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School of Education, Health and Human Behavior
School of Education

Dr. Elora Voyles

Assistant Professor


Education: Ph.D., 2017
Northern Illinois University

Industrial-Organizational Psychology

(618) 650-2202


Elora Voyles

About Dr. Voyles

Elora Voyles teaches graduate and undergraduate courses in Industrial/Organizational Psychology, Leadership and Motivation, Gender, and Social Psychology. Her research interests broadly examine interpersonal perceptions in the workplace and factors that enable success at work. More specifically, her current research focuses on age metastereotypes at work and the relationship between interview anxiety and performance. Her work has been published in journals such as Career Development InternationalIndustrial and Organizational Psychology: Perspectives on Science and Practice and Work, Aging and Retirement. Dr. Voyles regularly presents research at annual conferences including Society for I/O Psychology (SIOP) and the Midwestern Psychological Association (MPA). In addition to research, she also has applied experience with job analysis, recruiting and interviewing, and employee performance appraisal.

Mentoring Expertise

Dr. Voyles is available to mentor students in Industrial/Organizational Psychology and Social Psychology.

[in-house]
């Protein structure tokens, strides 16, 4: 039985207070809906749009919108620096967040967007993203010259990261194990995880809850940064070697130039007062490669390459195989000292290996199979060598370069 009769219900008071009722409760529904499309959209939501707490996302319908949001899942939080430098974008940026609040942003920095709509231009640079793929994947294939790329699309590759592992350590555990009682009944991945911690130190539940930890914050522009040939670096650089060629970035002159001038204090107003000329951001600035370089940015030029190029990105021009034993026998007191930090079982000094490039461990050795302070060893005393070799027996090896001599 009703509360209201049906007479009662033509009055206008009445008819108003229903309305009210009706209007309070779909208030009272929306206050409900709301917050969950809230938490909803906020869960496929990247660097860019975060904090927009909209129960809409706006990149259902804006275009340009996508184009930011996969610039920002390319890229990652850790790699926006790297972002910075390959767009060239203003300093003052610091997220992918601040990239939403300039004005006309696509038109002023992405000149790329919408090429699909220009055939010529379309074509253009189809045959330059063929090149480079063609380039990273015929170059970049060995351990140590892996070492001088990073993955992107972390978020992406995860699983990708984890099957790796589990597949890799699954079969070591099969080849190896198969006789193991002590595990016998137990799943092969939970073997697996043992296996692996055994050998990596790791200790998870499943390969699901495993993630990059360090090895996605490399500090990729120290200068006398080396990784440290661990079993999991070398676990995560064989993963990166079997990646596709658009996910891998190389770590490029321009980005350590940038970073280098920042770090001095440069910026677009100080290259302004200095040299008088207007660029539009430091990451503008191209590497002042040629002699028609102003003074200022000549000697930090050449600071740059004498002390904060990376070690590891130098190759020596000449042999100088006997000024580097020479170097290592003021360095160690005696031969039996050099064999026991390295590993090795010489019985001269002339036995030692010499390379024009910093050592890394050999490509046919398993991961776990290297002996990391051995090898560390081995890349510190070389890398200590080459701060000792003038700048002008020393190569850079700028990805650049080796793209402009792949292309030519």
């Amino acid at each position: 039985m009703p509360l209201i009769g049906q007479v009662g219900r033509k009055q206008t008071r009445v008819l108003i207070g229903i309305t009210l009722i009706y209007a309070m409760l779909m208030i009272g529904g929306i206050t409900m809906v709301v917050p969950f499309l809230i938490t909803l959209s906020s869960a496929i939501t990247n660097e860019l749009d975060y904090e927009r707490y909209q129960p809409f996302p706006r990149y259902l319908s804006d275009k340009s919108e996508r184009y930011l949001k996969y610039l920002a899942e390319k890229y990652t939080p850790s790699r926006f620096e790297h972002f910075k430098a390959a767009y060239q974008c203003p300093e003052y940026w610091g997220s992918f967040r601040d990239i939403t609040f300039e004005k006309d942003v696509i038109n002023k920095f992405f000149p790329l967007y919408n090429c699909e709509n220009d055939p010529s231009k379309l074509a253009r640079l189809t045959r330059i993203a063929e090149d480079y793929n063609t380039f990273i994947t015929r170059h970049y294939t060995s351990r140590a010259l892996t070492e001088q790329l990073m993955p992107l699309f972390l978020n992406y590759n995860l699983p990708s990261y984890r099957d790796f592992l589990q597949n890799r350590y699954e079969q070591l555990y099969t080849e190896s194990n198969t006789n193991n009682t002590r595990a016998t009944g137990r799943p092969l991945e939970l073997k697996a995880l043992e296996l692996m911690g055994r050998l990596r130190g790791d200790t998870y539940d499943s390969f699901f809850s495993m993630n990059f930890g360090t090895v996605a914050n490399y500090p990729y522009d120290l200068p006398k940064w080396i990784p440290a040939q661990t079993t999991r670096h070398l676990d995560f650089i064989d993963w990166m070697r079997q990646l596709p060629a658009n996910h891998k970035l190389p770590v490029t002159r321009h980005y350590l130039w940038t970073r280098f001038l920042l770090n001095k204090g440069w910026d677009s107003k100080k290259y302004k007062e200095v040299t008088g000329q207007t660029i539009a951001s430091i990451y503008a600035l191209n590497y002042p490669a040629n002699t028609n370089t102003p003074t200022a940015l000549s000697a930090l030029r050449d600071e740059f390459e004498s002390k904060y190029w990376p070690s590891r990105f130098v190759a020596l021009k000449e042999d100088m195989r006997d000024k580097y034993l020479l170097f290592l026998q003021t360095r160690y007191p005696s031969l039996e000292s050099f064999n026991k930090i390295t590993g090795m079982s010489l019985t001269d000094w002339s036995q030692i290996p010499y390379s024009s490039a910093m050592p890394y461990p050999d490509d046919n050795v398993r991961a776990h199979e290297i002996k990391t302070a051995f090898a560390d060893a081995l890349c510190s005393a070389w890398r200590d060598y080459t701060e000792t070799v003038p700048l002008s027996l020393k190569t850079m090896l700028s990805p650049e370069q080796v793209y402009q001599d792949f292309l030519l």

Representative Publications

  • Bailey, S. F., Voyles, E. C., Finkelstein, L., & Matarazzo, K. (2016). Who is your ideal mentor? An exploratory study of mentor prototypes. Career Development International, 21(2), 160-175.
  • Nadler, J. T., Weston, R., & Voyles, E. C. (2015). Stuck in the middle: the use and interpretation of mid-points in items on questionnaires. The Journal of general psychology, 142(2), 71-89.
  • Voyles, E. C., Bailey, S. F., & Durik, A. M. (2015). New pieces of the jigsaw classroom: increasing accountability to reduce social loafing in student group projects. The New School Psychology Bulletin, 13(1), 11-20.
  • Voyles, E., Finkelstein, L., & King, E. (2014). A tale of two theories: Stereotype threat and metastereotypes. Industrial and Organizational Psychology: Perspectives on Science and Practice, 7, 419-421.
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